SPA VISITS: PAMPERING AND THERAPEUTIC
By: Aliesh Pierce

The area of skincare is a vast and ever expanding field. And, while there are several good technicians at many qualified spas, a great esthetician is hard to find. It takes years of practice and an ongoing commitment to education. Effective skin analysis requires experience with a wide rang of skin types as well as skin conditions. Even the most good-intentioned skin therapist may be at a loss when presented with treating burn scars. (I know... I was one of them) However, I've done
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a little research and I'd like to share with you some of the tools that have proven to be beneficial in the treatment room.

Now, the basic steps in any professional skin care treatment are Cleanse, Exfoliate, Massage, Treat, Tone and Moisturize. The esthetician is trained to evaluate the skin and adjust each step accordingly. None of these steps should be performed on skin that has not healed or without doctor's approval.

CLEANSE

The esthetician can visually evaluate your skin and select the proper cleanser.
EXFOLIATE

Mechanical exfoliation is achieved through abrasive sloughing agents like corncob or almond meal, ground apricot seed, sugar, salt, exfoliating brushes and the more advanced technique of microdermabrasion. Chemical exfoliants range from gentle enzymes like papain and bromelain to the more aggressive alpha-hydroxy (lactic, glycolic, malic, citric) or beta-hydroxy (salicylic) acids and fall under the heading of chemical peels. Effective use requires an understanding of skin thickness and turgor that only comes with experience. And while the percentages are considerably lower than dermatologist peels, the acids' strength is really governed by the amount of cellular activity going on within the skin. Since it is difficult to know just how much cellular activity is going on within scar tissue most estheticians seem to prefer microdermabrasion.Microdermabrasion is very effective in stimulating fibroblasts which are responsible for production of collagen and elastin fibers and make scars more flexible. Be sure to steer clear of any technique that uses crystals as they can be deposited in the skin. Look for spas that use the "diamond head", a metal wand with cris-cross pattern, attached to a suction tube. A series of treatments will be required for maximum results.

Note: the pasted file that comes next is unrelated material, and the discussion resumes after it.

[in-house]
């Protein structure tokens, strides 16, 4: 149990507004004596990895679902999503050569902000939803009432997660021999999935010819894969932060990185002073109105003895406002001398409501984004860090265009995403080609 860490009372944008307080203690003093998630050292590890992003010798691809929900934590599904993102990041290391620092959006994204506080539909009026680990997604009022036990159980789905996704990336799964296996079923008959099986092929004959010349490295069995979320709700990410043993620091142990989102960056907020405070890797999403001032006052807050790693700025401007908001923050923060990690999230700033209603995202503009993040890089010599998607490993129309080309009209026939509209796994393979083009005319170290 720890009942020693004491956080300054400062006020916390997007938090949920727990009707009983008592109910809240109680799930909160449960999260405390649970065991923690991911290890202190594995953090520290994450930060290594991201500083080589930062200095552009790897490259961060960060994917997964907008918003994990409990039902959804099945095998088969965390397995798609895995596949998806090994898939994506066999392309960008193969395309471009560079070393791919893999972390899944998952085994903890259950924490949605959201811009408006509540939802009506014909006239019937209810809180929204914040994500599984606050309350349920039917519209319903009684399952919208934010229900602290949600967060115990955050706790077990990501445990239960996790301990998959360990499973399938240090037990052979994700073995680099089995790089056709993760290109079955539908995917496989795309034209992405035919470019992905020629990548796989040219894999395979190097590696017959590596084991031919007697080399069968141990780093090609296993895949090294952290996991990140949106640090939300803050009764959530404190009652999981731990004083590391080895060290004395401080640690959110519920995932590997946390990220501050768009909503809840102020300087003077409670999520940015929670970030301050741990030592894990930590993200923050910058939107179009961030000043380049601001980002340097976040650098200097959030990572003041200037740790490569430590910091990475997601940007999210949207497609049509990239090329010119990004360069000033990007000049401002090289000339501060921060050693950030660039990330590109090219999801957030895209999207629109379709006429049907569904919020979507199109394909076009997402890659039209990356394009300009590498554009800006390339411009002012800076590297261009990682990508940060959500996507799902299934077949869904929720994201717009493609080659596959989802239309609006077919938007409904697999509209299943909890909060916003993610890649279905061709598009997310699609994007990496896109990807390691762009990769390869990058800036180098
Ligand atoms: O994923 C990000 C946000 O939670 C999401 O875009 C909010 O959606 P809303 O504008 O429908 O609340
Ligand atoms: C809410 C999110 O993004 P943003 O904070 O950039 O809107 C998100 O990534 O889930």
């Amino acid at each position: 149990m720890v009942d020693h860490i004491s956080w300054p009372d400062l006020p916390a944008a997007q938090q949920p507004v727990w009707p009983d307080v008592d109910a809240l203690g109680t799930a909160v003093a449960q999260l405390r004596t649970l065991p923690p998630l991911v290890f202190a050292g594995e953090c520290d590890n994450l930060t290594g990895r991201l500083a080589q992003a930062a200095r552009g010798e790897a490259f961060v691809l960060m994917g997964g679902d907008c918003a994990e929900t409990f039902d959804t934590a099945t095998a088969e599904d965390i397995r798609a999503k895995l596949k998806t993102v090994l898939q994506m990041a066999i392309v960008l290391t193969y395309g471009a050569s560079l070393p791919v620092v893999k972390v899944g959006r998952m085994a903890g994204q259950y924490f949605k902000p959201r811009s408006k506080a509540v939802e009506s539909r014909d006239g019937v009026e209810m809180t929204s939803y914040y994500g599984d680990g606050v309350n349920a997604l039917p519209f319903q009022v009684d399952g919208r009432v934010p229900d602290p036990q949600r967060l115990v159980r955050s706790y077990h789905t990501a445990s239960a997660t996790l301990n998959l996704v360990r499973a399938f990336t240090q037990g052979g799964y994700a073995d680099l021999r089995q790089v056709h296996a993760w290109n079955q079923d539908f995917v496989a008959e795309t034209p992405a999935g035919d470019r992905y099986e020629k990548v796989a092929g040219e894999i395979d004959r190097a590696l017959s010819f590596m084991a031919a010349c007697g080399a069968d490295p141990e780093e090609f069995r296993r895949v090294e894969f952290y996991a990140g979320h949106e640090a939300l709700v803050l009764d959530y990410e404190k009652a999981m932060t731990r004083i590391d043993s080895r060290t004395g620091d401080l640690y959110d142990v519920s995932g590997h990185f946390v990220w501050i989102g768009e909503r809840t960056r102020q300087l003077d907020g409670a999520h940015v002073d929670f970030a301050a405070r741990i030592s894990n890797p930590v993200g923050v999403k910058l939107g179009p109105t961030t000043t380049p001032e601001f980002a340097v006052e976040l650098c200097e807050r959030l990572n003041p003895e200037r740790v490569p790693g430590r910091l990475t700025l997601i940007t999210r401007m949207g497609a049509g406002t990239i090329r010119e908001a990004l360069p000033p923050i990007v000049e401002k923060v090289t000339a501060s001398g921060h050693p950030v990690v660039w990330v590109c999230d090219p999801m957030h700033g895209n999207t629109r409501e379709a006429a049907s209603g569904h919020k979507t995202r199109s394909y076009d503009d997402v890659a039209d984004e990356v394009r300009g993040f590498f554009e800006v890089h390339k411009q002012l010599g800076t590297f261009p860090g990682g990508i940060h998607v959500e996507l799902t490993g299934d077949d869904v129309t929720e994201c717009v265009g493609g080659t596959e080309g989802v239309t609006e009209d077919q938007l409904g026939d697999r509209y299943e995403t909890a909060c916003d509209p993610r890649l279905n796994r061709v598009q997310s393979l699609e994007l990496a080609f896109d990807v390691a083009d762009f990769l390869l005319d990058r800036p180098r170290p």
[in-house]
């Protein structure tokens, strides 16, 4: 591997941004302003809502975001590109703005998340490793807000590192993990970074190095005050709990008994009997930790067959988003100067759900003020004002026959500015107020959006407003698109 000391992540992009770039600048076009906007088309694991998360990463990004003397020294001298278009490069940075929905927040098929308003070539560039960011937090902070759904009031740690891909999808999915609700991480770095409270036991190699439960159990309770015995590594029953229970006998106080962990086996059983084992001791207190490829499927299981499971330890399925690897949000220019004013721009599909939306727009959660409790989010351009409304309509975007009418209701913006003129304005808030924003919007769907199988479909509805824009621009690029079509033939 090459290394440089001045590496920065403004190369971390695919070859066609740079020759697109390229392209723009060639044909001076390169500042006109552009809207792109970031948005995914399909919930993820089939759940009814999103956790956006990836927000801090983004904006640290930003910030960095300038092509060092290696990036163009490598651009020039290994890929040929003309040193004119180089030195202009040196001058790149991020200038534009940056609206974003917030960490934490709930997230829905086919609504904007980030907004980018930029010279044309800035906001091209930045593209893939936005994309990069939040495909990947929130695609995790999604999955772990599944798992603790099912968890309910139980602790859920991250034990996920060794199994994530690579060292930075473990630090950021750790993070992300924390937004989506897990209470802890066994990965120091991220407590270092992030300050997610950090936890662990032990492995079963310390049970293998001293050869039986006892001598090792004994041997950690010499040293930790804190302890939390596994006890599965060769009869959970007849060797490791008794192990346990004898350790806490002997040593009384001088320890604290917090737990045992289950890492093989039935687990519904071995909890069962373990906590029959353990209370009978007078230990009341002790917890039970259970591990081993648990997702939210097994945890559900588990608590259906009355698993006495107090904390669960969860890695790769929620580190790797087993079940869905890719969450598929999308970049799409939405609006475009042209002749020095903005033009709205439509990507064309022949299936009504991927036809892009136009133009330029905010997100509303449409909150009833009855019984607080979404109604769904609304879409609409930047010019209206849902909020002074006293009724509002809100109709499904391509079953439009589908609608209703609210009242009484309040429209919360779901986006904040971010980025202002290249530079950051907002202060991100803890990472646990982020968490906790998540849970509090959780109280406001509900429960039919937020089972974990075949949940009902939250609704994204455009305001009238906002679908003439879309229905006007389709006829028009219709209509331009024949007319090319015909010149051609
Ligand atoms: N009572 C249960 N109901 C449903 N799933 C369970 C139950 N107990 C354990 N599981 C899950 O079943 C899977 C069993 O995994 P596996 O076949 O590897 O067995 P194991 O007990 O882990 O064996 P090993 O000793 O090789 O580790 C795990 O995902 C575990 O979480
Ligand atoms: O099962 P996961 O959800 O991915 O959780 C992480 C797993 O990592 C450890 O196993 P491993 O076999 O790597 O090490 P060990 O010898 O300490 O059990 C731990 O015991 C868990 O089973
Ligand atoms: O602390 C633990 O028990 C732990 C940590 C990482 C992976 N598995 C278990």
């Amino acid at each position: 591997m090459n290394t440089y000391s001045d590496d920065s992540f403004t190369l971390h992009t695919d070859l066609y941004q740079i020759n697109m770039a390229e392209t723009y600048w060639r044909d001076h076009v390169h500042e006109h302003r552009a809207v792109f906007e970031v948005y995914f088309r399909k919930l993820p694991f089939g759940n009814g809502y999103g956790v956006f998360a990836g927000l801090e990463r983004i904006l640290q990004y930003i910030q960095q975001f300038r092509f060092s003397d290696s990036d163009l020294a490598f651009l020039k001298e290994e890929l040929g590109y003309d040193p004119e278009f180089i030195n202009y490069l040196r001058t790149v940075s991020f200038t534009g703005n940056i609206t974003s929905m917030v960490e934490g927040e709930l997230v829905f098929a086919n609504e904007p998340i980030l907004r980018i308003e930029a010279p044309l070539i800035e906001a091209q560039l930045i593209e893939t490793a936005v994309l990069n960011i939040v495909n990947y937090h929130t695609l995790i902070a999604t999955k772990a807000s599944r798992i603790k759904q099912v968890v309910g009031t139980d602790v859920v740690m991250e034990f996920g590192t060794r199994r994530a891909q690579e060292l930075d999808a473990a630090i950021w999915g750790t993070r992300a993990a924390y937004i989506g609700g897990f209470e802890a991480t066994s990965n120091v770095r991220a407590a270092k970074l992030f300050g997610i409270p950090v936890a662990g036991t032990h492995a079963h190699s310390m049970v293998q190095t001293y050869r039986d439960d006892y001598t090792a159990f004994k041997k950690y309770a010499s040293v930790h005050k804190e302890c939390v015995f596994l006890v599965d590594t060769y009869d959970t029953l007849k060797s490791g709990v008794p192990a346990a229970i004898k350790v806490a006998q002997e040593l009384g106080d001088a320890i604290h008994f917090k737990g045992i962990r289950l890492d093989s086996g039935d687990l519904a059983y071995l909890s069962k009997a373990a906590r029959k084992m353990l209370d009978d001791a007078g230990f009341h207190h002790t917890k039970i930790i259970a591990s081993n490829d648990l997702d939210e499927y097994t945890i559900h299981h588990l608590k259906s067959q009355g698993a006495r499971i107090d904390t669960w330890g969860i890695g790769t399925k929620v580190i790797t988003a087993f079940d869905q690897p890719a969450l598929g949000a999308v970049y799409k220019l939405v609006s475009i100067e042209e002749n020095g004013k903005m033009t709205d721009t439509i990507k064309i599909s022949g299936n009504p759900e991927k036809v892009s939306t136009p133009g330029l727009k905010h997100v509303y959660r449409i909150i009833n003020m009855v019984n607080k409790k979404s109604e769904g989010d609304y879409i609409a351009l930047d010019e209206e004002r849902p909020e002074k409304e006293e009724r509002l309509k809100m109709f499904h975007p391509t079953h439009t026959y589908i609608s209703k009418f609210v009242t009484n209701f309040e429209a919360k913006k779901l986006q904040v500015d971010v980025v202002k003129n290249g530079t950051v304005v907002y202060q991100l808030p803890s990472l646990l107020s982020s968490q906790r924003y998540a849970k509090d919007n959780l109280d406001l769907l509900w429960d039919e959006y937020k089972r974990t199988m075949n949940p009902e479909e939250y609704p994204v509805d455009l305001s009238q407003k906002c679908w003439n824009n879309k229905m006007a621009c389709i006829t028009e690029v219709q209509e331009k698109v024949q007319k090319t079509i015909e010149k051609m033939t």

MASSAGE

Jen Hartley is an expert on therapeutic massage for burns. A burn survivor herself, Jen suggests that incorporating several different techniques can be beneficial in alleviating some of the tension in the scar. Lisa Sickler, an educator for Babor Skincare System, suggests an invigorating massage from the chest upwards to stimulate blood flow and therefore increase oxygen to the cells. Then, finish with a soothing lymph drainage or pressure point technique. Massage can help moisturize, decrease itching, and applies pressure to the collagen fibers to make the scars more pliable.

TREAT

All the previous steps are designed to lead you to this moment. The treatment phase is the most important part of receiving a facial. It's at this time that all of those new cells uncovered by the cleanse and deep exfoliation will be coaxed to stay plump, moist and balanced. The idea of "masking" is to actually "suffocate" the skin so that it has to "breath in" all the healing ingredients. Masks are usually either hydrating, emollient, astringent or nourishing. It's common to combine several masks to effectively treat skin type and address skin condition.